Zeti Akhtar Aziz: Statistical science for a better tomorrow

Keynote address by Dr Zeti Akhtar Aziz, Governor of the Central Bank of Malaysia (Bank Negara Malaysia), at the International Statistical Institute Regional Statistics Conference 2014 "Statistical Science for a Better Tomorrow", Kuala Lumpur, 18 November 2014.

The views expressed in this speech are those of the speaker and not the view of the BIS.

Central bank speech  | 
19 November 2014
PDF version
 |  4 pages


It gives me great pleasure to welcome you to this inaugural International Statistical Institute Regional Statistics Conference. This conference takes place at a time of major transformative change in our region and in the world. The contribution of statistics in this new and rapidly changing environment has become of even greater importance. In this increasingly complex world, the availability of high quality statistics is vital in facilitating decision making for both the private and public sectors. The world is also seeing greater demands for higher levels of transparency. This has become key for building trust and confidence regardless of the line and nature of business. The statistics community has responded to these changes. Immense progress has been achieved in developing the methodology for generating consistent economic and financial statistical systems. In a world that has also become more globalised, such progress has brought great benefits to businesses and policymakers in terms of the availability, comparability, and broad consistency of economic data across countries. For any economic and financial community, detailed and comprehensive data are highly important to understand the implications of the developments taking place. This has prompted greater international collaboration across the world to contribute towards a greater understanding of the implications of this trend. Underpinning this is also the high level of professionalism and integrity of statisticians at national and international agencies.

It is in this recent two decades, that the global economic and financial environment has become more interconnected, more complex and more competitive. It has resulted in greater economic and financial integration and more intricate interconnectivities. At the same time, the world has also become more unstable and less predictable with frequent shocks and crises. This new and more challenging environment has significant implications for business and for public policy. Economic agents need to have an appreciation of the multi-faceted shifts in their environment in order to form the appropriate assessments and make informed decisions. For policy makers, it highlights the importance of having reliable, relevant and high-quality statistics to support and pave the way for sound policy decision making. For statisticians, the challenge is to continuously improve the statistical science towards facilitating the foundation to build a better future.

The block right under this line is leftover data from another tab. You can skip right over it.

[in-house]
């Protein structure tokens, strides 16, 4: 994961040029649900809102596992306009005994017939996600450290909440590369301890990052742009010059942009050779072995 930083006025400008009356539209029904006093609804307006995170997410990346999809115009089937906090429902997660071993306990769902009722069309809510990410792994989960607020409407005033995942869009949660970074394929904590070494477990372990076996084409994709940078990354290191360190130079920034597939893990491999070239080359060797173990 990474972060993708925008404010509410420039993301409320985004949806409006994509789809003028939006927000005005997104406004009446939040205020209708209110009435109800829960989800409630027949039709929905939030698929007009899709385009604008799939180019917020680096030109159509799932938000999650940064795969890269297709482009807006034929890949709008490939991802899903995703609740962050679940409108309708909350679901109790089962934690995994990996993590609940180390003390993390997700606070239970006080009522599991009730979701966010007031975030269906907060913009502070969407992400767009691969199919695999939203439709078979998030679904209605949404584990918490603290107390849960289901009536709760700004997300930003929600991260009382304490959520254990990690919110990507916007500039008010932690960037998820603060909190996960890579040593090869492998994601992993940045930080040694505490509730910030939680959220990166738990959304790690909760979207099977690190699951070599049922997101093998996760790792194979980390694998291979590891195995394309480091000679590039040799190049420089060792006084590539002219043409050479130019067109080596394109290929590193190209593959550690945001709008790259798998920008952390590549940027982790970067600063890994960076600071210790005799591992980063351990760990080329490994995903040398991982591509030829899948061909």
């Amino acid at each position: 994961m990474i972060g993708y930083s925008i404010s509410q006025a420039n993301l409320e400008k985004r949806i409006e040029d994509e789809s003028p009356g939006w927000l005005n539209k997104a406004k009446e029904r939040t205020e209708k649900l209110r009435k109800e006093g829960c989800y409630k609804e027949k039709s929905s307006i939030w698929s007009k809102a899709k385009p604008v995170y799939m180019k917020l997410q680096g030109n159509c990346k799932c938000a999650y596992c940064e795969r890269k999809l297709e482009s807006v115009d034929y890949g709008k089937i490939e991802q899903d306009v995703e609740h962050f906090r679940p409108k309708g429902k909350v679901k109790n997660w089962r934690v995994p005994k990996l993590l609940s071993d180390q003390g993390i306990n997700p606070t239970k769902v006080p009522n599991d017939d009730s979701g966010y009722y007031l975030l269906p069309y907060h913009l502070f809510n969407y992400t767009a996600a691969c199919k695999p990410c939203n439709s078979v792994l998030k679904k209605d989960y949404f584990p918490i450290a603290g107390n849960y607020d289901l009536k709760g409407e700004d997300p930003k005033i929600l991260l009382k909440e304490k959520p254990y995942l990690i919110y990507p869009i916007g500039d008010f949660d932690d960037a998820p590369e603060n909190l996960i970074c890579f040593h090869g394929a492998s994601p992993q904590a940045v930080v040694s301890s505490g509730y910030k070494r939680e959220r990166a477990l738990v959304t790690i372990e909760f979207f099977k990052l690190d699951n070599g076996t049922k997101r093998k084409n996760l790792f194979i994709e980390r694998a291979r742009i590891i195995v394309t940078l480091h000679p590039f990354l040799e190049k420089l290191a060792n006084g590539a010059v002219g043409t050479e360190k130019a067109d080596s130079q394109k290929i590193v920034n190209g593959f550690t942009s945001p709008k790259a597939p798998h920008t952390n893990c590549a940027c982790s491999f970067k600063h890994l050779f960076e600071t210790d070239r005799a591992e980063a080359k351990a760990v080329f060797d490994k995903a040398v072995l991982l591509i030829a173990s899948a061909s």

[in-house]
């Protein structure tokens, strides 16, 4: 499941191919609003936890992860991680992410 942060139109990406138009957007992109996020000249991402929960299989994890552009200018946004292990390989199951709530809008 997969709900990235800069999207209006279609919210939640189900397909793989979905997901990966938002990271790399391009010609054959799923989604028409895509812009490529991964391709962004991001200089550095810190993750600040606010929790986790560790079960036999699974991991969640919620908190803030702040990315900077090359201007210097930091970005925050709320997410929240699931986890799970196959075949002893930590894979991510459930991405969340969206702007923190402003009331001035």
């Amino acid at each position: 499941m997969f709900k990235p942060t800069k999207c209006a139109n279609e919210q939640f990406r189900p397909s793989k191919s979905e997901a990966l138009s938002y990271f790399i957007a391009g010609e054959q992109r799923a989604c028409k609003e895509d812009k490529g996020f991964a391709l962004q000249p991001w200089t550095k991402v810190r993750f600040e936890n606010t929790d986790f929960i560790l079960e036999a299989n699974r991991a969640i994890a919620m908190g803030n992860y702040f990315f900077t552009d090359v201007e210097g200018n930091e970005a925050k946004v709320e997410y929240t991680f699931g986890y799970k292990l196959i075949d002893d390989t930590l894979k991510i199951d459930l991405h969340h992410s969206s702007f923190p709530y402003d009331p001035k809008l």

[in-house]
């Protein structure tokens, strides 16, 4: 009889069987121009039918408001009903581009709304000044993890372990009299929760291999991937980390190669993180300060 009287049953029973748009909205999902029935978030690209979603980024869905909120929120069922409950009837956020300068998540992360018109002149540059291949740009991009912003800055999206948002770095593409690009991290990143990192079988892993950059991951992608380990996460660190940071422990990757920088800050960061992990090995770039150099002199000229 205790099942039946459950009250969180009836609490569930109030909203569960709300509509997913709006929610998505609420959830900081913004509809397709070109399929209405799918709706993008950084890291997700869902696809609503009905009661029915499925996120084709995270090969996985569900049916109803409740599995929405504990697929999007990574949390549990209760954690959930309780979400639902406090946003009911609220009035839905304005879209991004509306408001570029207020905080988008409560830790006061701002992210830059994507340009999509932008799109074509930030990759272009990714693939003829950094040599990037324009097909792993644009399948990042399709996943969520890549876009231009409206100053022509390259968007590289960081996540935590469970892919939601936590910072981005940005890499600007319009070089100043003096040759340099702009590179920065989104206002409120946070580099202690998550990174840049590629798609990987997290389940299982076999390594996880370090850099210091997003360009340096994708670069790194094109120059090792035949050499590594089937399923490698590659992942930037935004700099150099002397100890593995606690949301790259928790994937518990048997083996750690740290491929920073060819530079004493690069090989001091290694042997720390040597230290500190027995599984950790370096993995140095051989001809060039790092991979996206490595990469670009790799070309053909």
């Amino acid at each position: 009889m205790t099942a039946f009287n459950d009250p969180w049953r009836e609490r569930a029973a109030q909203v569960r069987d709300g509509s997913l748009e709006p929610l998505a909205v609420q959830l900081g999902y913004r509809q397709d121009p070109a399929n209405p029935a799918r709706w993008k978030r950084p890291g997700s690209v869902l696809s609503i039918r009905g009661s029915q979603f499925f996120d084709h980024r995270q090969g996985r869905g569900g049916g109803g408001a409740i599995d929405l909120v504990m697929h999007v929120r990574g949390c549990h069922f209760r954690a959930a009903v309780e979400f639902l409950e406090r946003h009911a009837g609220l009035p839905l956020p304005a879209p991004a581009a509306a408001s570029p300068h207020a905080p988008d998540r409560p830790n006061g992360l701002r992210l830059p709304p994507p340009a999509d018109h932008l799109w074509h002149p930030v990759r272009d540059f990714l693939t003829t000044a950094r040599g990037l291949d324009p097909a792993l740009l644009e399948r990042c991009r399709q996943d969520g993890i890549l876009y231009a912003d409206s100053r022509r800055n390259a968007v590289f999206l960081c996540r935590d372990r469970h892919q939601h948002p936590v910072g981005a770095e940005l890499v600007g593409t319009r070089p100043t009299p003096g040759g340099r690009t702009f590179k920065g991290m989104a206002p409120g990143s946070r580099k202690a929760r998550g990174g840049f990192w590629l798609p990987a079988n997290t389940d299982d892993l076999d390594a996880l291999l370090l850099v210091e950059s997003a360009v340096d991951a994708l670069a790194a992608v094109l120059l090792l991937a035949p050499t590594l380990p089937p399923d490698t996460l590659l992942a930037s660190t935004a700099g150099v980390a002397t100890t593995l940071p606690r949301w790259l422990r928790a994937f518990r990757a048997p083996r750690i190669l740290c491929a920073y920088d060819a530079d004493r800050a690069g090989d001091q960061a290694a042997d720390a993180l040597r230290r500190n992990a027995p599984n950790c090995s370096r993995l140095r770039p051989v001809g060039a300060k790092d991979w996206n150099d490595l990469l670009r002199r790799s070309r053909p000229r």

My remarks today will be from the perspective of a central banker. Timely and high quality statistics is one of the important prerequisites for central banks to effectively achieve our goals of monetary and financial stability, and of fostering the development of a sound and progressive financial sector. Based on my experience as a central banker for more than 30 years, it requires a deep understanding of the economy and the financial system to make the right policy decisions. Such policy formulations needs to be based on rigorous assessments that provides the insights that will guide the decision making process. This is aided by relevant statistics, and complemented by sound judgement.

Central banks are therefore not only major consumers of statistics, but also producers and disseminators of monetary and financial data. More importantly, central banks, have placed much importance on providing sufficient analysis and assessment in conjunction with the release of statistics. This aims to provide context, avoid misinterpretation and reduce uncertainty for the economic agents.

Key global trends shaping the universe of statistics

As the world evolves, two key trends have emerged and in turn, created new and diverse demands, challenges, and opportunities in the field of statistics. First, the steady liberalisation and deregulation of economies and financial markets have resulted in intricate interlinkages within domestic financial systems and spanning across borders. While financial markets have become more interconnected globally, capital and labour mobility across borders have also intensified while trade and investment barriers have been dismantled. This has resulted in closer proximity to growing markets and facilitated the creation of globalised supply chains by corporations.

These developments have had wide ranging benefits, including better risk diversification, improved efficiency and greater economies of scale. However, it has also increased the risks for cross-border contagion and accelerated the transmission of external shocks. The rapid transmission of the financial crisis in the major advanced economies in 2008 to other parts of the world demonstrates the significance of these contagion effects.